Rosemary can withstand frost down to minus eight to ten degrees and should also be kept outside as long as possible as a potted plant. You can overwinter rosemary in an unheated greenhouse, which does not necessarily have to be frost-free in winter. Alternatively, it is also possible to overwinter in the dark at temperatures close to freezing, for example in a garage. Here the rosemary usually loses all of its leaves, but it sprouts again in spring. In winter, only water your rosemary enough to prevent the root ball from drying out completely. From March you can move the plant back onto the terrace.
A planted rosemary should be protected in the root area with a thick layer of autumn leaves. The crown can also be wrapped in winter fleece or covered with fir branches. In the case of outdoor plants, a very well-drained dry soil is essential for survival. Winter wetness often means certain death even in milder regions.
Video: winter protection for rosemary
In our video, we show you how to get your rosemary through the winter in the bed and in the pot on the terrace.
Rosemary is a popular Mediterranean herb. Unfortunately, the Mediterranean subshrub in our latitudes is quite sensitive to frost. In this video, gardening editor Dieke van Dieken shows you how to get your rosemary through the winter in the flower bed and in the pot on the terrace
MSG / camera + editing: CreativeUnit / Fabian Heckle
Harvest and recovery
You can harvest rosemary all year round. To do this, pick individual leaves or cut off entire shoot tips with a sharp knife. The aromatic leaves are suitable fresh and cooked to refine meat dishes such as lamb and poultry, but also to vegetable casseroles, potato dishes and in low doses as a special note for desserts, chutneys or jams. In general, rosemary is an extremely popular ingredient in Mediterranean cuisine. Fresh twigs can be soaked in oil to make rosemary oil. Alternatively, you can freeze rosemary or rosemary dry. It does not lose its aroma in the process.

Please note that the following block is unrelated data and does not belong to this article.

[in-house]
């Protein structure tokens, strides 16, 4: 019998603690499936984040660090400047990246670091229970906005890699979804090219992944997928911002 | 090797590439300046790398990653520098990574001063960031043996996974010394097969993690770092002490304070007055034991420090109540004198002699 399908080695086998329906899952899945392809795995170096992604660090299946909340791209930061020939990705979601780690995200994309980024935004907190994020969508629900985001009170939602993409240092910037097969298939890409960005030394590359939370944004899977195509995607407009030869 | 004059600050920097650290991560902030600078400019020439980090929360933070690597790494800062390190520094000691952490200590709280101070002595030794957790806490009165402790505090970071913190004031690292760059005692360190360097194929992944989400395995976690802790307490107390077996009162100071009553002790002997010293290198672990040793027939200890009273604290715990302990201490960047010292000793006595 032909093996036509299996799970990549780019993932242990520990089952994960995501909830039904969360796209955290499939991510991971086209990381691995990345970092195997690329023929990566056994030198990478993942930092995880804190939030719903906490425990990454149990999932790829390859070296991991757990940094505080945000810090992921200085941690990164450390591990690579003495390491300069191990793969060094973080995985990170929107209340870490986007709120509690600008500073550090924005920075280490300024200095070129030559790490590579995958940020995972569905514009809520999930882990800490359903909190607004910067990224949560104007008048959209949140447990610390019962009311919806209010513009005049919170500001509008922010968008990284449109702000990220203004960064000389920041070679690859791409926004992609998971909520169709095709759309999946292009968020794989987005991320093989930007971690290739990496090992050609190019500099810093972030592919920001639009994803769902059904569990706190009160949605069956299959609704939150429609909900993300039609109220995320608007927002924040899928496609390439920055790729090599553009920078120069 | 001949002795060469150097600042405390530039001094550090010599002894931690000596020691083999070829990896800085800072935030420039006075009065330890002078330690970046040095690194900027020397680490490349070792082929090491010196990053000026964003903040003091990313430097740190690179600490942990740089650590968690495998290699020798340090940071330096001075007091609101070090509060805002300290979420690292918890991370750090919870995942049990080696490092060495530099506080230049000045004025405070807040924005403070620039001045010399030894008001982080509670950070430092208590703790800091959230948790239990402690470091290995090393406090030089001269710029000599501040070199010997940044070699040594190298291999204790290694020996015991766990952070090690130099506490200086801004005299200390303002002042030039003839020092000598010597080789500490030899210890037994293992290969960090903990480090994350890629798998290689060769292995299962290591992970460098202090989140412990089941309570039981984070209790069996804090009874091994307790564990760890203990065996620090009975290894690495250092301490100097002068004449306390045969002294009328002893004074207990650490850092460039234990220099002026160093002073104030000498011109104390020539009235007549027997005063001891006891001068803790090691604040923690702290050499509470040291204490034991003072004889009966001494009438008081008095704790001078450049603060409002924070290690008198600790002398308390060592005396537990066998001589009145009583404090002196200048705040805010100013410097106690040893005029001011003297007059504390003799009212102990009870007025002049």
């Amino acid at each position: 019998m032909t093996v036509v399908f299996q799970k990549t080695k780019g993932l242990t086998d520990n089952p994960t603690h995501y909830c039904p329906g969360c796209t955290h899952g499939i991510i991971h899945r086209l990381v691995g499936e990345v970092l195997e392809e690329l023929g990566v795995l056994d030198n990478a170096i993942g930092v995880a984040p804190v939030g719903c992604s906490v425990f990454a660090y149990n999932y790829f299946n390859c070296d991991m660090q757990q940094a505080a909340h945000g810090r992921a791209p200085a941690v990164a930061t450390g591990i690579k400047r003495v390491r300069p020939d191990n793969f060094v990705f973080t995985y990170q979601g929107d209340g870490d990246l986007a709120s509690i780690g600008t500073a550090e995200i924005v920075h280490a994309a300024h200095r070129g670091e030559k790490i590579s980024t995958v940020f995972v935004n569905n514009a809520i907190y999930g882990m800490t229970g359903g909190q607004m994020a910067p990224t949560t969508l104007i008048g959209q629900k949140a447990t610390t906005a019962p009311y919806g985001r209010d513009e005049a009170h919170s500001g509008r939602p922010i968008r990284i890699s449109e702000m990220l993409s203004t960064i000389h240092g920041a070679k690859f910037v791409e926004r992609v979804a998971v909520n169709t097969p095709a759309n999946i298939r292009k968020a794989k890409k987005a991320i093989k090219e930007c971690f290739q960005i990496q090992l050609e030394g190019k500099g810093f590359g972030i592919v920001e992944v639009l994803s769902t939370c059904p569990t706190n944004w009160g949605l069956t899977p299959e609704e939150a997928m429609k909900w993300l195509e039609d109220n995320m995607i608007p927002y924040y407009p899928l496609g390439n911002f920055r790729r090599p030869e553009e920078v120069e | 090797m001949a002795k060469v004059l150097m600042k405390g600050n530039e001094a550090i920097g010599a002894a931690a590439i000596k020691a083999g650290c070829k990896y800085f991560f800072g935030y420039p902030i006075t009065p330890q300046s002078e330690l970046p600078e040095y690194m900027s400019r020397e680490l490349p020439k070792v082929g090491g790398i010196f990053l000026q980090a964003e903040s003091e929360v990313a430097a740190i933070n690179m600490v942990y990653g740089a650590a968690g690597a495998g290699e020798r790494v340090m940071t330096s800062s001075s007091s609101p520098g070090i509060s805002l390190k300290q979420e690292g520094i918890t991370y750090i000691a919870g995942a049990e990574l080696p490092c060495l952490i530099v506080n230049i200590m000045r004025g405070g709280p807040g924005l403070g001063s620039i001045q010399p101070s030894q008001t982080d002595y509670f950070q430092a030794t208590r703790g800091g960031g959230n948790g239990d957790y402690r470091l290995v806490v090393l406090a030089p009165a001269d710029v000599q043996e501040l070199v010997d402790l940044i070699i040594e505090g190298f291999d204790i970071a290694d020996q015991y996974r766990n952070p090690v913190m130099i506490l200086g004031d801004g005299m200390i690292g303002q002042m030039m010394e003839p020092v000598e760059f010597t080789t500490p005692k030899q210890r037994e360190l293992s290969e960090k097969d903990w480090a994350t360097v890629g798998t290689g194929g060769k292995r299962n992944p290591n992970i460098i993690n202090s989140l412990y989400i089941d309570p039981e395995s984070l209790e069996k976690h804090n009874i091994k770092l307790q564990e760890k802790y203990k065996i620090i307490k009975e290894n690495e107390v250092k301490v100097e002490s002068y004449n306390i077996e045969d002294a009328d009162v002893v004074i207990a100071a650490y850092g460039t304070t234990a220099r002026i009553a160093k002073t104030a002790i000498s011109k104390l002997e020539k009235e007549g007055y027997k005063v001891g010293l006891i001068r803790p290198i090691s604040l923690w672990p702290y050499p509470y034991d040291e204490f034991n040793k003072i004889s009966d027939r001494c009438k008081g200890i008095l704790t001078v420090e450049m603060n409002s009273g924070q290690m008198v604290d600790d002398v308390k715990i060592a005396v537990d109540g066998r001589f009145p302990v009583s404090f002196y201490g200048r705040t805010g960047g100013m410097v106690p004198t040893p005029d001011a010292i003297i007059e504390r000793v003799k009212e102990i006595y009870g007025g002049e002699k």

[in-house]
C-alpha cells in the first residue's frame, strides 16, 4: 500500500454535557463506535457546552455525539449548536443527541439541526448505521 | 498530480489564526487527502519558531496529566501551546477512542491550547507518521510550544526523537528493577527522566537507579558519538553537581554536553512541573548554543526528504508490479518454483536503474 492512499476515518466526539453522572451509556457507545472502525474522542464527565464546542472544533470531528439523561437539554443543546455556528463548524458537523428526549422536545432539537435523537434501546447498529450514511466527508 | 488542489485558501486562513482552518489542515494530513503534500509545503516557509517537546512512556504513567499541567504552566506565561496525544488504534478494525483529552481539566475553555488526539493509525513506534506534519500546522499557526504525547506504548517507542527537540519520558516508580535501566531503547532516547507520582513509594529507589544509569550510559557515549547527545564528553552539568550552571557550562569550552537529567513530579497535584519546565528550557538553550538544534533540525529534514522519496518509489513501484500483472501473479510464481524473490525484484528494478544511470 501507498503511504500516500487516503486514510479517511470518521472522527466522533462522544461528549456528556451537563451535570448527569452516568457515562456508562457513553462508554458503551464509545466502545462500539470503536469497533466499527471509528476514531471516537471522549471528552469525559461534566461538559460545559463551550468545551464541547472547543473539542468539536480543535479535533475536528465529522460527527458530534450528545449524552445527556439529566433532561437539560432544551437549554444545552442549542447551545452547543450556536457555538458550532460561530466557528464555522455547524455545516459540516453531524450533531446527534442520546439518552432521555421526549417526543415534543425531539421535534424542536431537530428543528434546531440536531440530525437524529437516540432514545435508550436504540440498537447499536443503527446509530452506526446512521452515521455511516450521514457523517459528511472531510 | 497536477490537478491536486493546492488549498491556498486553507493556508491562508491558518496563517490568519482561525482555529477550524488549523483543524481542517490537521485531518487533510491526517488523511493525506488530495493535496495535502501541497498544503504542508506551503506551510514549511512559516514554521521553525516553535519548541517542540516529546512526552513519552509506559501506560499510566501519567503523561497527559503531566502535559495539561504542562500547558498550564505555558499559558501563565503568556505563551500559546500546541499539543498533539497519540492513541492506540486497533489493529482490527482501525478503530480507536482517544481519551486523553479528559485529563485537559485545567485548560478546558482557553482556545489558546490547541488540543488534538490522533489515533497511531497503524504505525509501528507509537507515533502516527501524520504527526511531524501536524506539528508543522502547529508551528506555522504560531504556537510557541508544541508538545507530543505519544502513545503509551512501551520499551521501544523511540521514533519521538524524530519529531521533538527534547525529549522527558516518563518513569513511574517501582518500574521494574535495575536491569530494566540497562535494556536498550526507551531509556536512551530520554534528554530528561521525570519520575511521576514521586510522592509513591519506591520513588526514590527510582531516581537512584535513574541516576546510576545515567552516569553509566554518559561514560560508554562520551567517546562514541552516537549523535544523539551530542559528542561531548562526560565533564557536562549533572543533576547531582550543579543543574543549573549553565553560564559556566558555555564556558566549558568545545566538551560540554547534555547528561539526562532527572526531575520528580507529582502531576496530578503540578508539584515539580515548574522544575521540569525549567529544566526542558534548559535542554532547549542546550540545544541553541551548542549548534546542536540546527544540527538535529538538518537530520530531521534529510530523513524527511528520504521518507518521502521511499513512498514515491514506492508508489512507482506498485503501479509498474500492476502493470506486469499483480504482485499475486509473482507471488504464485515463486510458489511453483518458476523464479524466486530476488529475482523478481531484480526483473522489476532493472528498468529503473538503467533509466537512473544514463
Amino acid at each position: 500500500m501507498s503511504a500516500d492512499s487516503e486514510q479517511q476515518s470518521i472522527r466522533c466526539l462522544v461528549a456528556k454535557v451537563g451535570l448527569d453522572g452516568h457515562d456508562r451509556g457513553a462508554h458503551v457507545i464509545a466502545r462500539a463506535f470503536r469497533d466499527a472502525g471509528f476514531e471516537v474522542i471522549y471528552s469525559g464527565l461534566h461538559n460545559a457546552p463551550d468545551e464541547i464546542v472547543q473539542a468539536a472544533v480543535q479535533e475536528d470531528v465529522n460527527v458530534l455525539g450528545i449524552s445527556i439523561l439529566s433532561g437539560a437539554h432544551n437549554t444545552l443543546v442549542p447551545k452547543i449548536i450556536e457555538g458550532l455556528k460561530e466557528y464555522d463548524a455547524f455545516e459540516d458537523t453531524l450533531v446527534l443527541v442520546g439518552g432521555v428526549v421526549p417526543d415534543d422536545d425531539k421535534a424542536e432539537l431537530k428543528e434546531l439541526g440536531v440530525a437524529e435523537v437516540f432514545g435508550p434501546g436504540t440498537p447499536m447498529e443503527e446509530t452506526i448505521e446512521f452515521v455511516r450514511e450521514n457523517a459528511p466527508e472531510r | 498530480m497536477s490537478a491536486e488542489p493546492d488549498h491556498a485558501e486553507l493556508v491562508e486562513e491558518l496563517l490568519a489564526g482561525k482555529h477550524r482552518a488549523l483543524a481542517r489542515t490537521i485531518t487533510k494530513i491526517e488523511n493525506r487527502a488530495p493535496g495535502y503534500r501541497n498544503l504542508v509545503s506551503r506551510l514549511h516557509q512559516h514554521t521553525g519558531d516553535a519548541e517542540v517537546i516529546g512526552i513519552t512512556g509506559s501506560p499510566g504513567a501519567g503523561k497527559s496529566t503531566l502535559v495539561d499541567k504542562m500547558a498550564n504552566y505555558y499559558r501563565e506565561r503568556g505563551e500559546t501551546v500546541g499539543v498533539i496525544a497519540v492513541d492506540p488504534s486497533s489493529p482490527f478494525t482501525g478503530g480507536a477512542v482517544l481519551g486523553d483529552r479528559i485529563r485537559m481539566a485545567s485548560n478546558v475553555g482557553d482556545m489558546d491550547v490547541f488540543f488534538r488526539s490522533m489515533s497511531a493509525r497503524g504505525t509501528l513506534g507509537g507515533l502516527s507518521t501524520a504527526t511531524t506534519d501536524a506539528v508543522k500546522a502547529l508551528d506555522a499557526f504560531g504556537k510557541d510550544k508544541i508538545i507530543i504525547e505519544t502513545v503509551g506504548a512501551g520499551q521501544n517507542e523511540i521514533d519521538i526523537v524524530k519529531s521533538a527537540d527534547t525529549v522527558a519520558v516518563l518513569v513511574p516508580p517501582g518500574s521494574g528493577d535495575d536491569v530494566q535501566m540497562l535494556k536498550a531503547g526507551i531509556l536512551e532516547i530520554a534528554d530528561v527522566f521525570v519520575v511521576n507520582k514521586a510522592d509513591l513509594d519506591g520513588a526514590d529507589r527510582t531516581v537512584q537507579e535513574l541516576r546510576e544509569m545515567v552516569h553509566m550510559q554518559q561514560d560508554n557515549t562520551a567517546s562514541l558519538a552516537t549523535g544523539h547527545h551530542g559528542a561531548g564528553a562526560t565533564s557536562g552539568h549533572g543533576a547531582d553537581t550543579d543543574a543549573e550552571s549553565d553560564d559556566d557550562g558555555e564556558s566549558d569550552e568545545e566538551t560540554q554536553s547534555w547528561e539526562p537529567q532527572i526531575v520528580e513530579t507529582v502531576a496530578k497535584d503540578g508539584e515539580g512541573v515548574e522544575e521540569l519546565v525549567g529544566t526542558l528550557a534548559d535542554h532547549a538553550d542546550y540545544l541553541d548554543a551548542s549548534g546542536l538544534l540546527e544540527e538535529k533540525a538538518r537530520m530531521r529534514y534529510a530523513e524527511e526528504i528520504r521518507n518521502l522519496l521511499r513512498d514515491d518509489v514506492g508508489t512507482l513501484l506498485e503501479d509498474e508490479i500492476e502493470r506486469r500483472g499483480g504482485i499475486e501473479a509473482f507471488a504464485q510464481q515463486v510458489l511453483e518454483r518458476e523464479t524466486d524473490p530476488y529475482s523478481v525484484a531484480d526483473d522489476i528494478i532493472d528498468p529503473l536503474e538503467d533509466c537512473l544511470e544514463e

‘Arp’: a robust, relatively hardy variety with light blue flowers and thick, gray-green leaves.
"Before": the variety is short and is well suited for pots on the balcony and terrace. It has pink flowers.
"Blue lip": as the name suggests, the compact variety has dark blue flowers. It is relatively sensitive to frost.
‘Majorca Pink’: the variety grows columnar, has numerous pale pink flowers and light green needles. It is rather sensitive and suitable for pots.
"Severn Sea": grows expansively, has narrow leaves and purple-blue flowers. It should be overwintered in a bright and cool place.
"Tuscan Blue": grows quickly and upright. The leaves are characterized by a blue-green hue and an intense aroma.
Rosemary can be easily propagated from cuttings. To do this, cut off the tips of the shoots about ten centimeters long, which are already slightly woody in the lower area. Strip the lower leaves from the stem and insert the shoot pieces individually or in groups about five centimeters deep into pots with potting soil. Moisten the soil and put a transparent foil bag over the pots. As soon as strong roots have formed and new leaves appear at the tip of the shoot, the young plants are separated if necessary. Propagation by sowing is possible in spring, but the young seedlings are sensitive to fungal diseases and grow only slowly.
Diseases and pests
Rosemary is not very susceptible to disease. Every now and then powdery mildew occurs when the plants are too close together. If the soil is too wet, root rot often occurs. It in turn favors an infestation with other fungal diseases, since it weakens the plants. Aphids and mealybugs as well as spider mites can rarely occur. Most pests, however, are kept away from the high essential oil content.
What is rosemary?
Rosemary is a Mediterranean subshrub that is used both as a medicinal plant and as a spice to refine dishes in the kitchen.
When can you plant rosemary?
Rosemary is best planted in a pot, an herb spiral or in a rock garden from May onwards.
Which soil is suitable for rosemary?
Rosemary prefers a low-humus, mineral substrate. You should mix normal potting soil with sufficient sand or clay granules.
How often do you have to water rosemary?
Water your rosemary regularly, but only moderately.
When can you cut rosemary?
Spring is the best time to cut the rosemary. The shoots from the previous year are cut back to just above the woody areas.